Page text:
Figure 2 from Wang and Tkalčić [2021]
Editors’ Highlights are summaries of recent papers by AGU’s journal editors.
Source: Geophysical Research Letters

Earth’s inner core anisotropy contains essential information of deep Earth’s structure and dynamics. Extensive studies have investigated the inner core anisotropy based on observations from compressional waves. However, due to the difficulty of the observing inner-core shear wave (J-wave), the shear wave anisotropy in the inner core remains elusive.

By stacking a large number of earthquake coda-correlation wavefields, Wang and Tkalčić [2021] are able to have stable I2-J measurements along planes with different angles to the Earth’s rotation axis. This study not only conclusively demonstrates that the J-wave can be observed, but also provides the first attempt to systematically study the bulk shear wave anisotropy of the inner core.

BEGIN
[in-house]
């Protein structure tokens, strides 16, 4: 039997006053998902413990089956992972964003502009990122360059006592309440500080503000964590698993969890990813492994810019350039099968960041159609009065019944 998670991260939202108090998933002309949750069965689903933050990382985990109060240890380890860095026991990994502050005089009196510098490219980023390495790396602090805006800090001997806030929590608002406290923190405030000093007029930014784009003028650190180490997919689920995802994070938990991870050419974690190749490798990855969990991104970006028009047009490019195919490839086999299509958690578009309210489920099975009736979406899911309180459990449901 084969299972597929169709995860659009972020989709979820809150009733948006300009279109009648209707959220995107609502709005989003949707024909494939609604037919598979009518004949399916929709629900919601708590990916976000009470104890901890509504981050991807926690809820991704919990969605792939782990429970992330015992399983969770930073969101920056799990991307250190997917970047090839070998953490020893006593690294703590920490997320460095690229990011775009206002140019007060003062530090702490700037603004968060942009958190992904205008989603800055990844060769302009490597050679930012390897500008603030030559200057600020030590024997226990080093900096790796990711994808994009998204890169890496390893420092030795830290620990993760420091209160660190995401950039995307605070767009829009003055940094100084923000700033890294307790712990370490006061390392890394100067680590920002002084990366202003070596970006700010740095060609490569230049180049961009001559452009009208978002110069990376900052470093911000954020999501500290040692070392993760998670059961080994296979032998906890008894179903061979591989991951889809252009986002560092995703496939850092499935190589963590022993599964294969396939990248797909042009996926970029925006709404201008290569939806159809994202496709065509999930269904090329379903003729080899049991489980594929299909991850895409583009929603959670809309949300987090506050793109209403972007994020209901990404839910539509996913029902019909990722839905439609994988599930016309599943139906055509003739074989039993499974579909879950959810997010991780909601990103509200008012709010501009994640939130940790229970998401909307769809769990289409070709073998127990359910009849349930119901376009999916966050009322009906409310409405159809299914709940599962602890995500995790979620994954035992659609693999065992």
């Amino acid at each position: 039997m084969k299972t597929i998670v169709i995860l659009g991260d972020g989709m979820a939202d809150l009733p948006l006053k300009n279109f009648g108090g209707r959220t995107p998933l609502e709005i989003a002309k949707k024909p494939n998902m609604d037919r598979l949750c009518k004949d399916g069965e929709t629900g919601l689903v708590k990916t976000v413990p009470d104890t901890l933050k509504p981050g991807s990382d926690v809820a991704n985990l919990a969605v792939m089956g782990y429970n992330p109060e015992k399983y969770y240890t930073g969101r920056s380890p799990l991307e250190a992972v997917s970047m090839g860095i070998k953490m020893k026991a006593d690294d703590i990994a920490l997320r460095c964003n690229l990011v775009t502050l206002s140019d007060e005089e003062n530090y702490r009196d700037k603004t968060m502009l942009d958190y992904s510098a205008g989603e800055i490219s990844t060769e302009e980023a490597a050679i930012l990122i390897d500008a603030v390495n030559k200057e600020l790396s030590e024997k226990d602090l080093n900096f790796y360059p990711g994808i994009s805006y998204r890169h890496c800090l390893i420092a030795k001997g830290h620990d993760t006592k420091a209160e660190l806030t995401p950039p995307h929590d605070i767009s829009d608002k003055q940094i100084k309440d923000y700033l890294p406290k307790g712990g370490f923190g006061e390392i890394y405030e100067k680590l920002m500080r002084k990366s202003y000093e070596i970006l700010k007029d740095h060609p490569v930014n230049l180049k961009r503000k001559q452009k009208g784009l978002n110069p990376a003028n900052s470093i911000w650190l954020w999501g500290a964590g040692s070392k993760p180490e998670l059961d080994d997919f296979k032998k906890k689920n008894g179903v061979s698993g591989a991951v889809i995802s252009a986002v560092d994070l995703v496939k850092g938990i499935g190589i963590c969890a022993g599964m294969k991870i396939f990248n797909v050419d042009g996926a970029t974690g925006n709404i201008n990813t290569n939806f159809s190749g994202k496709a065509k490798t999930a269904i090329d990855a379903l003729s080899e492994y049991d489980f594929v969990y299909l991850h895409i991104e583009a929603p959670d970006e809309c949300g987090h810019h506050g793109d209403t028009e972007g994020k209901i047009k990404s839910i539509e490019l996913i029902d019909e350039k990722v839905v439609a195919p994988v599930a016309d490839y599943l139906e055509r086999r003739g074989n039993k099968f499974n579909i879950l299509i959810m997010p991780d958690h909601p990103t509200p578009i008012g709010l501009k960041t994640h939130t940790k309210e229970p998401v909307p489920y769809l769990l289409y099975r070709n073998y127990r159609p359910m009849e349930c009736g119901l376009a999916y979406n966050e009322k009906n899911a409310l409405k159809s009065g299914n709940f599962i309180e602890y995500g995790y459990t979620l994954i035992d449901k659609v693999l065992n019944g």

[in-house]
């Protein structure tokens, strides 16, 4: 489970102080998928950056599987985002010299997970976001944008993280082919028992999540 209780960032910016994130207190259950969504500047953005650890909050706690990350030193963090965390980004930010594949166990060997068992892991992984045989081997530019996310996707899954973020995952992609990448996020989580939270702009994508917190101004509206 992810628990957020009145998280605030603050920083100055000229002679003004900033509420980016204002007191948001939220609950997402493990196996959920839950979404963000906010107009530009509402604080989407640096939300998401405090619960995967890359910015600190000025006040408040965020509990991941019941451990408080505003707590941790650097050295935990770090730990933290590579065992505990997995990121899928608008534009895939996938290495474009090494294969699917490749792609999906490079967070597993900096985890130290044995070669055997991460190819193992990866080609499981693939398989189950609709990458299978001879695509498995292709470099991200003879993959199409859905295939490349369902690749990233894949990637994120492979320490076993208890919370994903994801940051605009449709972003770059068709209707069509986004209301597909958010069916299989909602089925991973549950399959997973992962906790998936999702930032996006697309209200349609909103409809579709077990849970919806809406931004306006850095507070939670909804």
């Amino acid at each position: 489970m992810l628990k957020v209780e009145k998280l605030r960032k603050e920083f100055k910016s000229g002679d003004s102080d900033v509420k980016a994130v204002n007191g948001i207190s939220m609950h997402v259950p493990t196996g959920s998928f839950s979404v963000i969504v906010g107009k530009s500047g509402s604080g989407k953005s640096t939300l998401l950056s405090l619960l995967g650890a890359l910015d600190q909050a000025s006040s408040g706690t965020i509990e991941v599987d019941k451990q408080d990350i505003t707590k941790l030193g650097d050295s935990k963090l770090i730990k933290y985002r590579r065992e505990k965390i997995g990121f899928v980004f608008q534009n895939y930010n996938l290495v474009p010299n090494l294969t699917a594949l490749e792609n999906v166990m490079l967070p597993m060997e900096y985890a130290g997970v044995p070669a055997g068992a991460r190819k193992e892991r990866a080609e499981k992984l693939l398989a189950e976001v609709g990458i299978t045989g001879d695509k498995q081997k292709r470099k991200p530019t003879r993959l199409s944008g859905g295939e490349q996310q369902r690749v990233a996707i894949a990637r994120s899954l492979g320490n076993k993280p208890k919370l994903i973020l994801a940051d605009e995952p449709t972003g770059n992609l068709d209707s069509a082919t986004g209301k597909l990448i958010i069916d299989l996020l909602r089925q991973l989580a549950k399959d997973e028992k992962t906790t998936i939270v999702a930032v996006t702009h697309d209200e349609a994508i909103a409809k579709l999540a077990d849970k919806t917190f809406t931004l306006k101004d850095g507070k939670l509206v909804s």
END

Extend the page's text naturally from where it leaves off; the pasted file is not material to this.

Their result shows a minimum bound of shear-wave anisotropy strength to approximately 0.8 percent, which inner-core shear waves travel faster for at least ~5 s in directions oblique to the Earth’s rotation axis than directions parallel to the equatorial plane. This observation further rules out bcc001 iron structure in the inner core. 

Wang, S., & Tkalčić, H. [2021]. Shear-wave anisotropy in the Earth’s inner core. Geophysical Research Letters, 48, e2021GL094784.

―Daoyuan Sun, Editor, Geophysical Research Letters

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